As usual, this is scary stuff. But it's hardly out of character as right.wing tactics go. Civil-rights activists may feel overwhelmed, but we must persist in opposing every one of these maneuvers. What other choice do we have?
By Barbara Dority
Barbara Dority is president of Humanists of Washington, executive director of the Washington Coalition Against Censor, ship, and cochair of the Northwest Feminist Anti-Censorship Taskforce.
Copyright of Humanist is the property of American Humanist Association and its content may not be copied or emailed to multiple sites or posted to a listserv without the copyright holder's express written permission. However, users may print, download, or email articles for individual use. Source: Humanist, Sep/Oct96, Vol. 56 Issue 5, p37, 2p.
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A Supportive View of the Parental Rights and Responsibilities Act:
Recently, there has been a surge of protest in educational circles over the pending congressional Parental Rights and Responsibilities Act.
The act protects "the fundamental right of a parent to direct the upbringing of a child." The hostility with which the bill has been received among educators is, unfortunately, a prime example of the mutual distrust separating parents from the professionals to whom they once looked for help with childrearing.
School administrators insist that children increasingly need protection from the circumscribing influences of ignorant and backward mothers and fathers who, they insist, would "raise total havoc with the curriculum." Parents contend otherwise. They've become more convinced that children need protection from the experiments of arrogant and irresponsible educators.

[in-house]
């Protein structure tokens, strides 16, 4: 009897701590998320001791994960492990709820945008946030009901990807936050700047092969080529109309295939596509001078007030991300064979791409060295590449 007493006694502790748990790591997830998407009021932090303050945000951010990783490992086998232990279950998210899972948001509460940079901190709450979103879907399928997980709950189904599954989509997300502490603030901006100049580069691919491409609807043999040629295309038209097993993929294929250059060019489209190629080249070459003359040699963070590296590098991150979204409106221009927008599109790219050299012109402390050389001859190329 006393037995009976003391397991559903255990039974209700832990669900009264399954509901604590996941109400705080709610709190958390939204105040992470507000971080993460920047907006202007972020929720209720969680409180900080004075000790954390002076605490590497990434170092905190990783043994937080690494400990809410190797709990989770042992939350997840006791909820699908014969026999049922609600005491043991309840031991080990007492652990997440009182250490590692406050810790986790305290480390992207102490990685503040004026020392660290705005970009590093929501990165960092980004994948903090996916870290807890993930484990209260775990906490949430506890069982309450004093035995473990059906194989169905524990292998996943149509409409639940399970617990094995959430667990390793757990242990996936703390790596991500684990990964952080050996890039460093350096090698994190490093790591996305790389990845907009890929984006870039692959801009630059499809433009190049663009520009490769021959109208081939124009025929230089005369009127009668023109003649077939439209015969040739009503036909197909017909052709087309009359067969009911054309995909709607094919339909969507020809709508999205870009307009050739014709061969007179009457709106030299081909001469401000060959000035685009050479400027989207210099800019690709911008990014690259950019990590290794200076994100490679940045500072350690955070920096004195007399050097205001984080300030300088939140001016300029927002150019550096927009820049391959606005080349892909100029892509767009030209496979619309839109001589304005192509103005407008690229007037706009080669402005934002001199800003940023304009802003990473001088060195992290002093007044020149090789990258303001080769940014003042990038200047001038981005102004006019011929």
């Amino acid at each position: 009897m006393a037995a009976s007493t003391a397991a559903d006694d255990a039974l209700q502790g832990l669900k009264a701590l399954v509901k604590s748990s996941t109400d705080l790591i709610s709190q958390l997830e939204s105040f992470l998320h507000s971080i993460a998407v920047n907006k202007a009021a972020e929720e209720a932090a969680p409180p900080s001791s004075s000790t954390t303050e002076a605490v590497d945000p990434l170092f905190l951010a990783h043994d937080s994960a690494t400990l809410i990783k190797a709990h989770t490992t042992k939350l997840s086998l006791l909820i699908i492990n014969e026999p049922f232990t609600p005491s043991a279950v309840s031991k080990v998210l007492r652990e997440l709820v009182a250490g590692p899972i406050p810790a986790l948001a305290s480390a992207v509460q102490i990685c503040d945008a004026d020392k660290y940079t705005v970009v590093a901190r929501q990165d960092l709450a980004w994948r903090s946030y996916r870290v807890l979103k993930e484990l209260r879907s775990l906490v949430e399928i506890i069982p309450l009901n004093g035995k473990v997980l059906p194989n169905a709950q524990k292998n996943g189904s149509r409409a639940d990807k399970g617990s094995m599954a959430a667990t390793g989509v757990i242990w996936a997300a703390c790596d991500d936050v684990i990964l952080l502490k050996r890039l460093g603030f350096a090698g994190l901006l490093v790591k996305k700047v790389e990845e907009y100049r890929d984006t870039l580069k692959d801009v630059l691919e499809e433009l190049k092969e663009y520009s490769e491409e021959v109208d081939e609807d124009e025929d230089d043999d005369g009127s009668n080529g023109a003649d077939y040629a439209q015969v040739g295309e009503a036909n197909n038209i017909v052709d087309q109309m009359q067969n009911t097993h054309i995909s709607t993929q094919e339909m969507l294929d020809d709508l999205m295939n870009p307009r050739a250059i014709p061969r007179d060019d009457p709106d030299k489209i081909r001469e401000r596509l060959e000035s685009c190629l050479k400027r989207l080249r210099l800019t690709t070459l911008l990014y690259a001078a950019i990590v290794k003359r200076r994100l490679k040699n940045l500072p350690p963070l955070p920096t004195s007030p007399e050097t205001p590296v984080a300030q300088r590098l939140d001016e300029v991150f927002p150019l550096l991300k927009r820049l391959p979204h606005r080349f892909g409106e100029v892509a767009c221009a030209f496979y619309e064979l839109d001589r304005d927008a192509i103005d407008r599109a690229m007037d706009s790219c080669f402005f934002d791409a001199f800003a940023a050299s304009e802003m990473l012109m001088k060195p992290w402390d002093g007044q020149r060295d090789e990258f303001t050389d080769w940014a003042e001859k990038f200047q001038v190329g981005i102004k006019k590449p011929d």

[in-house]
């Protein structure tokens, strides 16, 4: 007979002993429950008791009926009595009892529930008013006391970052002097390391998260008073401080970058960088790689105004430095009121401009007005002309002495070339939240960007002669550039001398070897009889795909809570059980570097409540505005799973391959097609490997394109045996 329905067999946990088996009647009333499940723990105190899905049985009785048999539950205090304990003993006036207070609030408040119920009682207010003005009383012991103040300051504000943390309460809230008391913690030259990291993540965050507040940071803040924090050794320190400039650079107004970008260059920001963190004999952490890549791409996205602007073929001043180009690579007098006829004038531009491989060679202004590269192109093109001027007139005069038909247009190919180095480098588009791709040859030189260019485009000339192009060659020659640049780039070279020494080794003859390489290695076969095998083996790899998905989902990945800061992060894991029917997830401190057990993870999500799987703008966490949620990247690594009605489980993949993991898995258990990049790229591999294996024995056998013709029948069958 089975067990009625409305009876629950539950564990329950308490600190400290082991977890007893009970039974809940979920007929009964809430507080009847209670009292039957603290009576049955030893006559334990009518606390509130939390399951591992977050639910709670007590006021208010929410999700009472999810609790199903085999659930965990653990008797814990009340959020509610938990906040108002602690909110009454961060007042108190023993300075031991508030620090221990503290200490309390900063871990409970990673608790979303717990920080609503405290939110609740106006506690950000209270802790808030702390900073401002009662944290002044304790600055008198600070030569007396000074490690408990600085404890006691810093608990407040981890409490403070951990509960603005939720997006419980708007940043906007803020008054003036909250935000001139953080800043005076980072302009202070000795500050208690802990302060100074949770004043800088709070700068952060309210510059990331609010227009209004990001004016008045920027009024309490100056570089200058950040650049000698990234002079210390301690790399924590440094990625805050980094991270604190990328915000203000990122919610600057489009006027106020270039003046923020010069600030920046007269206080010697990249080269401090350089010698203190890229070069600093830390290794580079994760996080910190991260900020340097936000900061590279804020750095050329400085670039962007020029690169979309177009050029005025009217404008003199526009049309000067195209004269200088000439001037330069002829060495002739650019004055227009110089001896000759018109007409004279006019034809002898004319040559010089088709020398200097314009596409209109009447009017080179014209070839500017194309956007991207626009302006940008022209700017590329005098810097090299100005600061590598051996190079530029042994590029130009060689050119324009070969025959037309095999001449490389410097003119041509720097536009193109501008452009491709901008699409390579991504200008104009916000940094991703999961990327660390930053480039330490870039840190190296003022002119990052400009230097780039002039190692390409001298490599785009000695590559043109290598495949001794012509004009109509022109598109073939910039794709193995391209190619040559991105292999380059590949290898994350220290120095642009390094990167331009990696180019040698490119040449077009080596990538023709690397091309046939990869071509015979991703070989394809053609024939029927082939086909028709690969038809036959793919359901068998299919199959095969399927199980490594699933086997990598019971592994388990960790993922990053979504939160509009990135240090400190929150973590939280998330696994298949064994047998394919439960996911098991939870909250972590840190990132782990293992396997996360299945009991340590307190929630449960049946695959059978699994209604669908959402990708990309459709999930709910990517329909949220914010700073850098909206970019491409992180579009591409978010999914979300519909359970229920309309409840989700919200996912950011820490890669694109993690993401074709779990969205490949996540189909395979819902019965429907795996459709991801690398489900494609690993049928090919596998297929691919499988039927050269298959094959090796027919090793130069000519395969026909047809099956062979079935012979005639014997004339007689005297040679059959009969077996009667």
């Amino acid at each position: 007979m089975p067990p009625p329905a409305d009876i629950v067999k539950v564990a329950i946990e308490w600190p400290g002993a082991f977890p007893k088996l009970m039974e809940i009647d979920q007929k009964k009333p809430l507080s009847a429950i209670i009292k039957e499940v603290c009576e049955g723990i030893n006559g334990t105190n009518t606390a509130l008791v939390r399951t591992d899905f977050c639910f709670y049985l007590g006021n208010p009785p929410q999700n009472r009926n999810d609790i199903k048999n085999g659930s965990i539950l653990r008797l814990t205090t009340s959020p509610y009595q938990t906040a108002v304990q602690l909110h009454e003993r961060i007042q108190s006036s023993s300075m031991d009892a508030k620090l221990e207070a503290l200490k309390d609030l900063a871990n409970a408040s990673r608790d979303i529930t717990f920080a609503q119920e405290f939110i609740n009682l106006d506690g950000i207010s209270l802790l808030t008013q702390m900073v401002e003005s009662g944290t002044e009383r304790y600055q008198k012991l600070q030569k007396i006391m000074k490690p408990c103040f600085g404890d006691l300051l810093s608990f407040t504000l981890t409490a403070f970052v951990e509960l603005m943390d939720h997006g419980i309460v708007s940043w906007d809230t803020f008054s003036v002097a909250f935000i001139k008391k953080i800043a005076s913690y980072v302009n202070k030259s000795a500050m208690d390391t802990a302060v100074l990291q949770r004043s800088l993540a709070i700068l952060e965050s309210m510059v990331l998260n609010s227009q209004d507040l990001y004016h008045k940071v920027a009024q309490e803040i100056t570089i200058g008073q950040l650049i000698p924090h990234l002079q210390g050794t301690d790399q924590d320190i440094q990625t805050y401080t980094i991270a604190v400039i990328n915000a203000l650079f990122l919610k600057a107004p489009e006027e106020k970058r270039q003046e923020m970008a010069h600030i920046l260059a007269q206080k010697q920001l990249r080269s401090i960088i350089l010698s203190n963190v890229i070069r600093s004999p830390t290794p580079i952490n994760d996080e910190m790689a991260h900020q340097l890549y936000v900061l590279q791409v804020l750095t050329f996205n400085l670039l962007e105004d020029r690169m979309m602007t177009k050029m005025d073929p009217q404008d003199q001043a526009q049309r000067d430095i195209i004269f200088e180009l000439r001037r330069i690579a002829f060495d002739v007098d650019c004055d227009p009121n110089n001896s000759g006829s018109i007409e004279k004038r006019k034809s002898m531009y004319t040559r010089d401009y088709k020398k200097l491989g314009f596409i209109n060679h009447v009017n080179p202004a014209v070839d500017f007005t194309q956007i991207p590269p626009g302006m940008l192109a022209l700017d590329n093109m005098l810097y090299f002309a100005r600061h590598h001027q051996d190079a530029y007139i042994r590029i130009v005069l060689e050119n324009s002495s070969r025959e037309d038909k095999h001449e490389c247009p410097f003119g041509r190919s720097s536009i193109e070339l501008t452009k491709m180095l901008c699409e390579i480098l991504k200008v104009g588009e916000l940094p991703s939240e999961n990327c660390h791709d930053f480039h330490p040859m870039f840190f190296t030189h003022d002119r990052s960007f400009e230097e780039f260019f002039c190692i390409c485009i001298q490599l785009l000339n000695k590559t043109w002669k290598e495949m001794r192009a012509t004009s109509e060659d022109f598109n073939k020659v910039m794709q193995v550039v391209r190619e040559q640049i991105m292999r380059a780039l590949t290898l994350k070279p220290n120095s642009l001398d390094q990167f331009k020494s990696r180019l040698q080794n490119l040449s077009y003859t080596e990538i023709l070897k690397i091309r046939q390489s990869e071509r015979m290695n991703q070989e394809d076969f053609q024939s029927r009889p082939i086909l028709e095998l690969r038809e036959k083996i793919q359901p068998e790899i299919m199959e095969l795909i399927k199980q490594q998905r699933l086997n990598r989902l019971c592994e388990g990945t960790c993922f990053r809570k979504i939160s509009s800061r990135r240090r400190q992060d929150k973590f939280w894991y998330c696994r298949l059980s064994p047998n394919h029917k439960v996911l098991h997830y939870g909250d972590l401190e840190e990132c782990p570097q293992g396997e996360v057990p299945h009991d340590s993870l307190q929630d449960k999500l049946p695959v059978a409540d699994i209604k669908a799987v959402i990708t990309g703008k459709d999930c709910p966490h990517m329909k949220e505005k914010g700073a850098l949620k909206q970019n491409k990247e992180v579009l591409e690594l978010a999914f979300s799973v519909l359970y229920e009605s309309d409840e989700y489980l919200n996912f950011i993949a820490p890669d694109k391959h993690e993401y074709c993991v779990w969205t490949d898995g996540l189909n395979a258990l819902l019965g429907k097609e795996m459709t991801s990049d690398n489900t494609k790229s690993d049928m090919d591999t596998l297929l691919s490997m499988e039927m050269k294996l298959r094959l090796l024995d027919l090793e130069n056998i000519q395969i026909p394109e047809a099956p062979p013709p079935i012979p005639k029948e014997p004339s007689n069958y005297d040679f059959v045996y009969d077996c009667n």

So who's right? In my view, parents. August W. Steinhilber, general counsel for the National School Boards Association, charges that if the bill passes, we'll have parents censoring Shakespeare's Romeo and Juliet because it deals with "teenage sex." Yet for the past three years I've been traveling around the country talking with parents about the challenges of raising children in the 1990s and in that time, not one parent has ever complained of too much Shakespeare in the classroom. (Quite the opposite!)
Parents have complained about too many "life skills" programs. They insist that the relentless assault on parental authority and family values in these courses is one major and vastly ignored cause of the declining well-being of children. These parents say that in an age of moral decay and family breakdown, the schools should be supporting the strongest possible parental engagement in raising children.